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Conservative backbenchers have reacted angrily to reports that ministers are set to raise National Insurance to fund the changes to the system in England – in breach of their general election commitment.
Critics warned changes that would benefit elderly homeowners in the affluent South East at the expense of working families would undermine the Government’s “levelling up” agenda.
With an announcement expected as early as this week, Downing Street remained tight-lipped over the details of the plan which has been thrashed out by Mr Johnson, Chancellor Rishi Sunak and Health Secretary Sajid Javid.
“We are committed to setting out long-term sustainable reform of the sector and that is what we will do, but beyond that I am not going to be getting into any more speculation,” the Prime Minister’s official spokesman said.
“The challenges that face the social care sector are long-standing and have successively not been addressed, and that is something the Prime Minister is committed to doing.”
Earlier a Government minister acknowledged there were no easy solutions but insisted that they had to take advantage of the opportunity offered by Mr Johnson’s 2019 general election win.
Armed Forces minister James Heappey told LBC: “This is going to be hard, there will be no consensus, but we have to try, because if you can’t do it with a majority of 80, when can you?”
However former minister Jake Berry, leader of the Northern Research Group of Tory MPs warned against a policy which appeared aimed at elderly voters in affluent southern seats.
He said that when Mr Javid was chancellor he had been a great believer in not “racking up the jobs tax” but appeared to have undergone a “Damascene conversion” since becoming Health Secretary.
Rossendale and Darwen MP Mr Berry said: “It doesn’t really seem to me reasonable that people who are going to work in my own constituency in east Lancashire, probably on lower wages than many other areas of the country, will pay tax to support people to keep hold of their houses in other parts of the country where house prices may be much higher.”
He told BBC Radio 4’s Today that as National Insurance was not paid by people who are retired there was also a question of intergenerational fairness.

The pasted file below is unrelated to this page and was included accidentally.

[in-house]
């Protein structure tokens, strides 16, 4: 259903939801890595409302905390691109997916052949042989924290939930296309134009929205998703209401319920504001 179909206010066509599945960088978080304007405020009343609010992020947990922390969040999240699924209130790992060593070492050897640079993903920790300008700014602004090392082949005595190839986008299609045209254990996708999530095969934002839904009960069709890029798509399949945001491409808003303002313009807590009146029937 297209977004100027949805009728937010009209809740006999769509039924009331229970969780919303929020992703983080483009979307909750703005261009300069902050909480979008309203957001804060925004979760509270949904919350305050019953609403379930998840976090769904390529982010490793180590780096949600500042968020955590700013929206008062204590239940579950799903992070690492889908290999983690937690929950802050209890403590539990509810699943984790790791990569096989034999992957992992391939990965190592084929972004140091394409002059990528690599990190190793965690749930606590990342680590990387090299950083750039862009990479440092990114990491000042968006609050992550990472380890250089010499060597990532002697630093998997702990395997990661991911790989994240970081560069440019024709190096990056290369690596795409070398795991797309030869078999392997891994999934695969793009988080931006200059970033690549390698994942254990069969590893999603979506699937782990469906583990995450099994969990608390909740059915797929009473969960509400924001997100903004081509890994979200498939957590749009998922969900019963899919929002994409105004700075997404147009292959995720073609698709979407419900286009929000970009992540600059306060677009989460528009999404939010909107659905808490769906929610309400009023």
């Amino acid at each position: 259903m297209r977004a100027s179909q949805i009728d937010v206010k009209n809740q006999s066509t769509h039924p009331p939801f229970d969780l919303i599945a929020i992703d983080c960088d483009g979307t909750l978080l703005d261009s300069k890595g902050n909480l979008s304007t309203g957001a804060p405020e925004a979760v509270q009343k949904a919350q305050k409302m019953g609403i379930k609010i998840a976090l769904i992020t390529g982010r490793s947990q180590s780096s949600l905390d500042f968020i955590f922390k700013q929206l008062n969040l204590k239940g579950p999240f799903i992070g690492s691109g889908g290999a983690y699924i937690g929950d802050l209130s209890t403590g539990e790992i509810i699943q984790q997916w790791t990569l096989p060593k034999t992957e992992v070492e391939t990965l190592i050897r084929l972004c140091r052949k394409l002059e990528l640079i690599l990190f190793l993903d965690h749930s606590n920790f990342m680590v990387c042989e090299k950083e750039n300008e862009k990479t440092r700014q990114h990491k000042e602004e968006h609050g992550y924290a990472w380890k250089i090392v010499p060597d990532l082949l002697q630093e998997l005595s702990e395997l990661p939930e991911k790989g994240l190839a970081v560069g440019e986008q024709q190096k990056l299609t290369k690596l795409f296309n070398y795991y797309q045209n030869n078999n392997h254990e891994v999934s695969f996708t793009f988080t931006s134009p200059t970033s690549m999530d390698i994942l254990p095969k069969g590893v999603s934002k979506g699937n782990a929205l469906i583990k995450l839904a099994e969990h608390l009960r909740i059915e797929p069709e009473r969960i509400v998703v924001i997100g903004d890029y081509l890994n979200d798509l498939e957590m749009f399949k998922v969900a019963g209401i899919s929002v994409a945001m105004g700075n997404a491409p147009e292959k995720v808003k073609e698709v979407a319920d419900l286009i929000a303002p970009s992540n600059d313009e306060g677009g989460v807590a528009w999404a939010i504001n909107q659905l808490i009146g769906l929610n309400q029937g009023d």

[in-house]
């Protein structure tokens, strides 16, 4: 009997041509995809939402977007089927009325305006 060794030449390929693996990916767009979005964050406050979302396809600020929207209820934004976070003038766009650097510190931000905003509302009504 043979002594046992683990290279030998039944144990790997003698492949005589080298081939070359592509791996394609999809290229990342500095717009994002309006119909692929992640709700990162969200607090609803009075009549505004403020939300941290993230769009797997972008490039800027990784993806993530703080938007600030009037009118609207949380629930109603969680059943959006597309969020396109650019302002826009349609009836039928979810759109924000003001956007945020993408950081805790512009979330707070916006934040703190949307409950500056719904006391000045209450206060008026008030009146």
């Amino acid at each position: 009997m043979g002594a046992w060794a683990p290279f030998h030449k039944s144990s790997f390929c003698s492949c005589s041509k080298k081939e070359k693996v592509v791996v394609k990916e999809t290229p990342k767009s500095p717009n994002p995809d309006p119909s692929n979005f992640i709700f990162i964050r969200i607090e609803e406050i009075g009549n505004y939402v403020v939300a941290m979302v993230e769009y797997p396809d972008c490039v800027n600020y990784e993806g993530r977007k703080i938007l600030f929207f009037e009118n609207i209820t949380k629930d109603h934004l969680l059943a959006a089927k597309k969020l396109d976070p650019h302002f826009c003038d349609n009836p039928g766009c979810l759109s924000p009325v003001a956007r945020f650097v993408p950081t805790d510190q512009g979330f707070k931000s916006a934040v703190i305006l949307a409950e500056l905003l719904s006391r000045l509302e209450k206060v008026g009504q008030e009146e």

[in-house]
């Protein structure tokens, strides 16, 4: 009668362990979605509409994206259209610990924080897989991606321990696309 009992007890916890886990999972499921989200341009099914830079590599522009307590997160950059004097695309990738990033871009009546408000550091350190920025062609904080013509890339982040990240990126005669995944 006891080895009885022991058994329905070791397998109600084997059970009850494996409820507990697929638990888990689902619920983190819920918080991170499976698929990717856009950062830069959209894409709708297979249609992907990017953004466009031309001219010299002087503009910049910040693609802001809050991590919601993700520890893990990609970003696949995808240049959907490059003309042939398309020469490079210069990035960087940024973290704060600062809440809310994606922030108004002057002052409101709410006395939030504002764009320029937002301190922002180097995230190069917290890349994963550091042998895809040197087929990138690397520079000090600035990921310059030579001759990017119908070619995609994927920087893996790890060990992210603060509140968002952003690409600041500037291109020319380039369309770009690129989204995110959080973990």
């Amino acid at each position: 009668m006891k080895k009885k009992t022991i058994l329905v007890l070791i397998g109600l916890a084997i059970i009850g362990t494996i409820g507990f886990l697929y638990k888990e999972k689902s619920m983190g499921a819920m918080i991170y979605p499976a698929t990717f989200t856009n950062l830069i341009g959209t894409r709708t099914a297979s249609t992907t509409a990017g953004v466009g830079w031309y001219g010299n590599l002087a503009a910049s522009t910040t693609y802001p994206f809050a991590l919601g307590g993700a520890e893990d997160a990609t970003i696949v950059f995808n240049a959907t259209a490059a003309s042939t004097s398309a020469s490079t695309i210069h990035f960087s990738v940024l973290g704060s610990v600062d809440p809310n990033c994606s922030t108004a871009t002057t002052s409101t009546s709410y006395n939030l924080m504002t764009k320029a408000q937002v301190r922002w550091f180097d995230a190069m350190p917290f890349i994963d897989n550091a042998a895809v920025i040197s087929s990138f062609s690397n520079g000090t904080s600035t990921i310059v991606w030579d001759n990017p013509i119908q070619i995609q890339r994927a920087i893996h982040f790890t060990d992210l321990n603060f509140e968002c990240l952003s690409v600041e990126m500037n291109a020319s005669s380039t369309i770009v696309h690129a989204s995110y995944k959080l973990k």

“It doesn’t seem fair to me, particularly following this pandemic where so many people have taken great sacrifices to keep people safe, it’s particularly hit the youngest, particularly hit those in work, that we then ask those in work to pay for people to have protection in care.”
Reports have suggested that lifetime contributions on care will be capped at about £80,000 and National Insurance will be increased by 1.25% to raise between £10 billion and £11 billion per year.
Tory former Cabinet minister Sir John Redwood warned against a “stupid” tax rise.
“A tax on jobs when you want to promote more and better paid employment is particularly stupid,” he said.
Tory former chancellors Lord Hammond, Lord Clarke and Lord Lamont have all criticised the plan to increase National Insurance, while former prime minister Sir John Major said it was “regressive”.
Meanwhile Labour leader Sir Keir Starmer has also signalled his party’s opposition to the proposal.
“We do need more investment in the NHS and social care but National Insurance, this way of doing it, simply hits low earners, it hits young people and it hits businesses,” he told the Mirror.
Economic think tank the Institute for Fiscal Studies suggested increasing basic and higher rate income tax by just under 1.5 percentage points would raise a similar amount to a one percentage point hike in National Insurance contributions (NICs) and would spread the burden across the generations.
IFS senior research economist Stuart Adam said: “Choosing to increase NICs rates would mean that just 1.4% of additional revenue came from families that contain a pensioner – who now make up 23% of all families.
“In contrast, these families would contribute 13.8% of additional revenue if the basic and higher rates on income tax were increased.”